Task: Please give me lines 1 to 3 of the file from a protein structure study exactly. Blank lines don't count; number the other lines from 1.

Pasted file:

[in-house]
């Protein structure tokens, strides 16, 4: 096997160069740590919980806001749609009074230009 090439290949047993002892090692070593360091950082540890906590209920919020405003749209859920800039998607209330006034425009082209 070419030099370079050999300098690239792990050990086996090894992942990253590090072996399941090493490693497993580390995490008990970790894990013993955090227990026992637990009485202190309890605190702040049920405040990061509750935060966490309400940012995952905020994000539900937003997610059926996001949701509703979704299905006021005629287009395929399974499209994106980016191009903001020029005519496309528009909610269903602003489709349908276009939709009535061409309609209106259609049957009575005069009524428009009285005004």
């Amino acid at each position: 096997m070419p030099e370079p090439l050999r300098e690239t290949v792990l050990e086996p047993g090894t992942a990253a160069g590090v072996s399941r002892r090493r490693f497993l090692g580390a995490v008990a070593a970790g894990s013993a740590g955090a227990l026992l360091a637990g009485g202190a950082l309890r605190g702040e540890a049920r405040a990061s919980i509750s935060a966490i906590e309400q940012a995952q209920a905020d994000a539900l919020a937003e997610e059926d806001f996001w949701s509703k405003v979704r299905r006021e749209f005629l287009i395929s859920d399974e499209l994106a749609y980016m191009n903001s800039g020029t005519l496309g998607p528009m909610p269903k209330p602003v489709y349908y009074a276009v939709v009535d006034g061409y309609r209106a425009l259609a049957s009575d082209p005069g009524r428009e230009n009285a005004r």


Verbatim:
[in-house]
């Protein structure tokens, strides 16, 4: 096997160069740590919980806001749609009074230009 090439290949047993002892090692070593360091950082540890906590209920919020405003749209859920800039998607209330006034425009082209 070419030099370079050999300098690239792990050990086996090894992942990253590090072996399941090493490693497993580390995490008990970790894990013993955090227990026992637990009485202190309890605190702040049920405040990061509750935060966490309400940012995952905020994000539900937003997610059926996001949701509703979704299905006021005629287009395929399974499209994106980016191009903001020029005519496309528009909610269903602003489709349908276009939709009535061409309609209106259609049957009575005069009524428009009285005004």
């Amino acid at each position: 096997m070419p030099e370079p090439l050999r300098e690239t290949v792990l050990e086996p047993g090894t992942a990253a160069g590090v072996s399941r002892r090493r490693f497993l090692g580390a995490v008990a070593a970790g894990s013993a740590g955090a227990l026992l360091a637990g009485g202190a950082l309890r605190g702040e540890a049920r405040a990061s919980i509750s935060a966490i906590e309400q940012a995952q209920a905020d994000a539900l919020a937003e997610e059926d806001f996001w949701s509703k405003v979704r299905r006021e749209f005629l287009i395929s859920d399974e499209l994106a749609y980016m191009n903001s800039g020029t005519l496309g998607p528009m909610p269903k209330p602003v489709y349908y009074a276009v939709v009535d006034g061409y309609r209106a425009l259609a049957s009575d082209p005069g009524r428009e230009n009285a005004r």